PainSci summary of Joseph 2012?This page is one of thousands in the PainScience.com bibliography. It is not a general article: it is focused on a single scientific paper, and it may provide only just enough context for the summary to make sense. Links to other papers and more general information are provided at the bottom of the page, as often as possible. ★★★★☆?4-star ratings are for bigger/better studies and reviews published in more prestigious journals, with only quibbles. Ratings are a highly subjective opinion, and subject to revision at any time. If you think this paper has been incorrectly rated, please let me know.
This review of the “efficacy of deep friction massage (DFM) in the treatment of tendinopathy” concludes that there’s basically still no hard data, and “its isolated efficacy has not been established.” However, they offer a firm opinion that technique still makes some good sense despite the important “paradigm shift away from an active inflammatory model since the popularization of the DFM technique by Cyriax.”
~ Paul Ingraham
original abstract†Abstracts here may not perfectly match originals, for a variety of technical and practical reasons. Some abstacts are truncated for my purposes here, if they are particularly long-winded and unhelpful. I occasionally add clarifying notes. And I make some minor corrections.
STUDY DESIGN: Systematic literature review.
OBJECTIVE: To assess the efficacy of deep friction massage (DFM) in the treatment of tendinopathy.
CONTEXT: Anecdotal evidence supports the efficacy of DFM for the treatment of tendinopathy. An advanced understanding of the etiopathogenesis of tendinopathy and the resultant paradigm shift away from an active inflammatory model has taken place since the popularization of the DFM technique by Cyriax for the treatment of "tendinitis." However, increasing mechanical load to the tendinopathic tissue, as well as reducing molecular cross-linking during the healing process via transverse massage, offers a plausible explanation for observed responses in light of the contemporary understanding of tendinopathy.
EVIDENCE ACQUISITION: The authors surveyed research articles in all languages by searching PubMed, Scopus, Pedro, CINAHL, PsycINFO, and the Cochrane Library using the terms deep friction massage, deep tissue massage, deep transverse massage, Cyriax, soft tissue mobilization, soft tissue mobilisation, cross friction massage, and transverse friction massage. They included 4 randomized comparison trials, 3 at the extensor carpi radialis brevis (ECRB) and 1 supraspinatus outlet tendinopathy; 2 nonrandomized comparison trials, both receiving DFM at the ECRB; and 3 prospective noncomparison trials-supraspinatus, ECRB, and Achilles tendons. Articles meeting inclusion criteria were assessed based on PEDro and Centre for Evidence-Based Medicine rating scales.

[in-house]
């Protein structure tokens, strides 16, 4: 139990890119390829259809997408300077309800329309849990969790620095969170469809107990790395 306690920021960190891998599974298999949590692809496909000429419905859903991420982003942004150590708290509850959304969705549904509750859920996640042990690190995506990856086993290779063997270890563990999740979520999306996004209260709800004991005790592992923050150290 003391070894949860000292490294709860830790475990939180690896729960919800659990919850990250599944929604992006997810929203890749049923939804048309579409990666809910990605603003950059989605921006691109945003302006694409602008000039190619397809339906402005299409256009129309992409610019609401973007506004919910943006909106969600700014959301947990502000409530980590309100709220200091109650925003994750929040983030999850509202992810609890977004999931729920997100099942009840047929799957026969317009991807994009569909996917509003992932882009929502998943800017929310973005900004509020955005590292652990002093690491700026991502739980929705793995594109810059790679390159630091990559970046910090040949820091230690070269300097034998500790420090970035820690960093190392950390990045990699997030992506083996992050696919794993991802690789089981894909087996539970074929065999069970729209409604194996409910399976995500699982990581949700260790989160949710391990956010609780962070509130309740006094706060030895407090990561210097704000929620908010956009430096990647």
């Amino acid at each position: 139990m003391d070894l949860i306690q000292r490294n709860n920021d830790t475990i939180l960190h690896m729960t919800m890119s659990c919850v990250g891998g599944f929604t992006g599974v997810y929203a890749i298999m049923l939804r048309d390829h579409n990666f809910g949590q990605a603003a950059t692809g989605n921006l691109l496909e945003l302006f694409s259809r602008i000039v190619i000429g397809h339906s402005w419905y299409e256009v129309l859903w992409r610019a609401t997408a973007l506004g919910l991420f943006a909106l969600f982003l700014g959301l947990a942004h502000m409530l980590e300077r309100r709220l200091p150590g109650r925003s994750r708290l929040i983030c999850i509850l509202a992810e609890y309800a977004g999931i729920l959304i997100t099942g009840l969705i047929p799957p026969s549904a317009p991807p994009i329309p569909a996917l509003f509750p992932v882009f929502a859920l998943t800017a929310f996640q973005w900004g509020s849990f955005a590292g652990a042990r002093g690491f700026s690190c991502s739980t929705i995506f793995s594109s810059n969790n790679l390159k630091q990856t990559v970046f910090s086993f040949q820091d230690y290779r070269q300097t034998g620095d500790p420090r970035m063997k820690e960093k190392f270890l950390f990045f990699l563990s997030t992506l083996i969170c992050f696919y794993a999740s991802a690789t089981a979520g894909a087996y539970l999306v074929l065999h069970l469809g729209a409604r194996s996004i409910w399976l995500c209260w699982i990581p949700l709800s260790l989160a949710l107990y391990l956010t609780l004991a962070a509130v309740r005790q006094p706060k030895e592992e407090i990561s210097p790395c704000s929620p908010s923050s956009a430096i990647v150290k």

RESULTS: Nine studies met the inclusion criteria.
EVIDENCE SYNTHESIS: The heterogeneity of dependent measures did not allow for meta-analysis.
CONCLUSION: The varied locations, study designs, etiopathogenesis, and outcome tools used to examine the efficacy of DFM make a unified conclusion tenuous. There is some evidence of benefit at the elbow in combination with a Mills manipulation, as well as for supraspinatus tendinopathy in the presence of outlet impingement and along with joint mobilization. The examination of DFM as a single modality of treatment in comparison with other methods and control has not been undertaken, so its isolated efficacy has not been established. Excellent anecdotal evidence remains along with a rationale for its use that fits the current understanding of tendinopathy.
These three articles on PainScience.com cite Joseph 2012 as a source:
- PS Deep Friction Massage Therapy for Tendinitis — A guide to a simple self-massage technique sometimes helpful in treating common tendinitis injuries like tennis elbow or Achilles tendinitis
- PS Save Yourself from IT Band Syndrome! — All your treatment options for Iliotibial Band Syndrome reviewed in great detail, with clear explanations of recent scientific research supporting every key point
- PS Save Yourself from Plantar Fasciitis! — Plantar fasciitis explained in great detail, including every possible treatment option, and all supported by recent scientific research
This page is part of the PainScience BIBLIOGRAPHY, which contains plain language summaries of thousands of scientific papers & others sources. It’s like a highly specialized blog. A few highlights:
- A Bayesian model-averaged meta-analysis of the power pose effect with informed and default priors: the case of felt power. Gronau 2017 Comprehensive Results in Social Psychology.
- Association of Spinal Manipulative Therapy With Clinical Benefit and Harm for Acute Low Back Pain: Systematic Review and Meta-analysis. Paige 2017 JAMA.
- Incidence of Spontaneous Resorption of Lumbar Disc Herniation: A Meta-Analysis. Zhong 2017 Pain Physician.
- How much is too much? (Part 1) International Olympic Committee consensus statement on load in sport and risk of injury. Soligard 2016 Br J Sports Med.
- Chiropractic spinal manipulative therapy for migraine: a three-armed, single-blinded, placebo, randomized controlled trial. Chaibi 2016 Eur J Neurol.